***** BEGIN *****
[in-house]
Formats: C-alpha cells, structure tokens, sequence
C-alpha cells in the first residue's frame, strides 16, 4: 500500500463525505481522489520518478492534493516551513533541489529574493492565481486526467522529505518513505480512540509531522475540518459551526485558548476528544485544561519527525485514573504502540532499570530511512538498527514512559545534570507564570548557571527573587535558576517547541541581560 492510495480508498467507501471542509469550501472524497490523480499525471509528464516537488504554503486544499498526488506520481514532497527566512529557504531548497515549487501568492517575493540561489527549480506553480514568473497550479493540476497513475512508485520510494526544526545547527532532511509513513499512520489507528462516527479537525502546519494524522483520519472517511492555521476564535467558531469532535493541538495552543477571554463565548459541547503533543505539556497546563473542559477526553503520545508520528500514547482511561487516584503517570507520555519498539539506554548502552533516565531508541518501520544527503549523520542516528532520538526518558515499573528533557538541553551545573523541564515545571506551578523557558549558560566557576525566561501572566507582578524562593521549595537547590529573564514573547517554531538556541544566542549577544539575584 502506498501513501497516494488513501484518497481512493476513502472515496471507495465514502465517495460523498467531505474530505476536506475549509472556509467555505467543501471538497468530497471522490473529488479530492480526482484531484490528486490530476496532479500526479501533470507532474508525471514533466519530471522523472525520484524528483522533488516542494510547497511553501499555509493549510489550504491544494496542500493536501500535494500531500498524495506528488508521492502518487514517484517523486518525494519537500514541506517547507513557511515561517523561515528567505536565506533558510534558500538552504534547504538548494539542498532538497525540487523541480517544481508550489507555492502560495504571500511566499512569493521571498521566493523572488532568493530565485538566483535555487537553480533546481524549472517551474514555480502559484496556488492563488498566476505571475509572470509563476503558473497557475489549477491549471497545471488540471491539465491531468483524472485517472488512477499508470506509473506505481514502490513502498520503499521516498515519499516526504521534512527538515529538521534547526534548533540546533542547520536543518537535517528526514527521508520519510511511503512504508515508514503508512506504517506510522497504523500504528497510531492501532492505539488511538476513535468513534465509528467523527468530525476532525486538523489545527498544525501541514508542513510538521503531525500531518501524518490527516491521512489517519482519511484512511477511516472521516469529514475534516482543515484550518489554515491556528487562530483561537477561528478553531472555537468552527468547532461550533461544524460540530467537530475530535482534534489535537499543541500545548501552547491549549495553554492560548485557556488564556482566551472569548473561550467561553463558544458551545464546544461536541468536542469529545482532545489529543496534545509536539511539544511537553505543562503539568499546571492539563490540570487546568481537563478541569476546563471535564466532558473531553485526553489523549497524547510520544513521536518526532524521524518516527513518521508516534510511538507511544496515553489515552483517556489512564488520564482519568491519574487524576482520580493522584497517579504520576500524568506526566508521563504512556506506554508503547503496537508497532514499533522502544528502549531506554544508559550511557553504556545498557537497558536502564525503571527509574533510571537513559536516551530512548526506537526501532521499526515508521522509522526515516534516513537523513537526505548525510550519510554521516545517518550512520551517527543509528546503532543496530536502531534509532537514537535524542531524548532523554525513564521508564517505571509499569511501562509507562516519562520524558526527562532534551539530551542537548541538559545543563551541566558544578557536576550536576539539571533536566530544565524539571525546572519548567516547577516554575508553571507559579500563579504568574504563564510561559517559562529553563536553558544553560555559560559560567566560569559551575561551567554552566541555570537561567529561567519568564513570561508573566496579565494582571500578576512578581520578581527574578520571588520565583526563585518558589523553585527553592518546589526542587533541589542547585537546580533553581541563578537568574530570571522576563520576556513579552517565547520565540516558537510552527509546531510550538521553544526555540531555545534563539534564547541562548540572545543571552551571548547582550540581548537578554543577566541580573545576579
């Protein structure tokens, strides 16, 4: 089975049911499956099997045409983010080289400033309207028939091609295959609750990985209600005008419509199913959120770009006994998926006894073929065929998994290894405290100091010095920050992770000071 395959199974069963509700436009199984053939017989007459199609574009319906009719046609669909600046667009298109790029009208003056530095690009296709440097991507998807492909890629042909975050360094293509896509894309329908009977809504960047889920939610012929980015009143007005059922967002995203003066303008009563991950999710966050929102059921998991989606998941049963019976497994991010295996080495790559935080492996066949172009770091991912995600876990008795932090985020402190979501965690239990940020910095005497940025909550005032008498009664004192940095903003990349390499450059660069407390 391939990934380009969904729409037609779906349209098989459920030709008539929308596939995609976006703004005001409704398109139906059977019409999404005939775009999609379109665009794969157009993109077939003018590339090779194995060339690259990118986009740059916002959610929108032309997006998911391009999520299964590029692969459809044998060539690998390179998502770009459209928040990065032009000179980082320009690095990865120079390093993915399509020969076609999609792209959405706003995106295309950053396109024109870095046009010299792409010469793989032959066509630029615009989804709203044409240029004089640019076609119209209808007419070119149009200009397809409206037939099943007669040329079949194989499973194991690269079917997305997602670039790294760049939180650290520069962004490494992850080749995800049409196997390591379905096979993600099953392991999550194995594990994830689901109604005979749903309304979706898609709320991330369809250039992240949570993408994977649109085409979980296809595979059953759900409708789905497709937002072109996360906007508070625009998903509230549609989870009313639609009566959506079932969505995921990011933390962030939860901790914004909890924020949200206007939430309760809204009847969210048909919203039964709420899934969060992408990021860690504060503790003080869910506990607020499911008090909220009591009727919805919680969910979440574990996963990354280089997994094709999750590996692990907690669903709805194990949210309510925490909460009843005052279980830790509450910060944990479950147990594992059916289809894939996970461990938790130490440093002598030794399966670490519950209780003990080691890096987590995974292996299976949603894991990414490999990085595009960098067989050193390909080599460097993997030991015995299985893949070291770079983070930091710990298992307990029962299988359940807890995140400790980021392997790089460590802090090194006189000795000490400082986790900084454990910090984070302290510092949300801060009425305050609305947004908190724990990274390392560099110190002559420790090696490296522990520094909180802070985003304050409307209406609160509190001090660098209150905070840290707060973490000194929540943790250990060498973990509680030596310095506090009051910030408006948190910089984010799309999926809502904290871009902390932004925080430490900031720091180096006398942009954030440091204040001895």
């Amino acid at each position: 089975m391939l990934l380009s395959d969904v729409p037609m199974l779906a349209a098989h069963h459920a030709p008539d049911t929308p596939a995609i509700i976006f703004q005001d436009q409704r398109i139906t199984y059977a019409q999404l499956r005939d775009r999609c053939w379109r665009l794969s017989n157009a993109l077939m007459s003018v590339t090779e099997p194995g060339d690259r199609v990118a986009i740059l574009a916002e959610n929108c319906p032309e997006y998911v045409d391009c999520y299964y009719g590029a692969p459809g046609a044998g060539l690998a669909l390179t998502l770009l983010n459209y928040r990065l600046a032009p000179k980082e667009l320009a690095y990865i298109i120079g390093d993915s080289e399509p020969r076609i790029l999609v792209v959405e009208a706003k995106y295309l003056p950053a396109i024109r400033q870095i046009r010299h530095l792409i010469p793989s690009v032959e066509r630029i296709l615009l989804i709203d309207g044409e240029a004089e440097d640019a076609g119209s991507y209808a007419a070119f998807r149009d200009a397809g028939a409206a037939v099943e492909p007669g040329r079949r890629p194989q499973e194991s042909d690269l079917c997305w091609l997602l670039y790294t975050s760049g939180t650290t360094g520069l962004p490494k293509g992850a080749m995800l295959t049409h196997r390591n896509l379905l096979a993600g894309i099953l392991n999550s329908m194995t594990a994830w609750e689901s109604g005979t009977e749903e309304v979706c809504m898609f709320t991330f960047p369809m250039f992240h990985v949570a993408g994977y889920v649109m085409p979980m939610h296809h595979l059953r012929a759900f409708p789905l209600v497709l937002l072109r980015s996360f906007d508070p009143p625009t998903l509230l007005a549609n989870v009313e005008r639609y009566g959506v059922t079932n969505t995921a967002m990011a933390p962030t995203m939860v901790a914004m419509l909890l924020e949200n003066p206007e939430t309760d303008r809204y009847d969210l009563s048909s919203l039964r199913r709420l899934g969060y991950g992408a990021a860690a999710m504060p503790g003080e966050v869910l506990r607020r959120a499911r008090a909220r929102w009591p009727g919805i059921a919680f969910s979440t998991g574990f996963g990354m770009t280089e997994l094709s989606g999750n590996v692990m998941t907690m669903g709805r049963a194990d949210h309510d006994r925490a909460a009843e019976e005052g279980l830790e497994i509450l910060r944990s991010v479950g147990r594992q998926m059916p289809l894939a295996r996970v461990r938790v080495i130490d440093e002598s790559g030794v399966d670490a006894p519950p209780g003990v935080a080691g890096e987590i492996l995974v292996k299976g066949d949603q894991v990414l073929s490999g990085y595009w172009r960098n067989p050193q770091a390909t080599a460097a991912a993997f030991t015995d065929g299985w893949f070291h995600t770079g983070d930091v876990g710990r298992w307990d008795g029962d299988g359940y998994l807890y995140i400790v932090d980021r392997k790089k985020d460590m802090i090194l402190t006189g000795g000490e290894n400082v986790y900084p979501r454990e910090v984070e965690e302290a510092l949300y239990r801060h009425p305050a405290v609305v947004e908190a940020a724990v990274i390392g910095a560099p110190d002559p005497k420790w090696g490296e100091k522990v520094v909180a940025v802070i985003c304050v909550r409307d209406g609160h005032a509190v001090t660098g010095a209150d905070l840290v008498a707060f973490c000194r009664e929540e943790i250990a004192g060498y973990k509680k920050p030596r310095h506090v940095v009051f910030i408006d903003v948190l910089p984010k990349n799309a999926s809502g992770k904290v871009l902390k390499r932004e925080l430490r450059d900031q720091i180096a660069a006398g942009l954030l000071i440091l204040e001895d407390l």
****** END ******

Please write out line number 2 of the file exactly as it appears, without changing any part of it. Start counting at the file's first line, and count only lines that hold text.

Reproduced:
Formats: C-alpha cells, structure tokens, sequence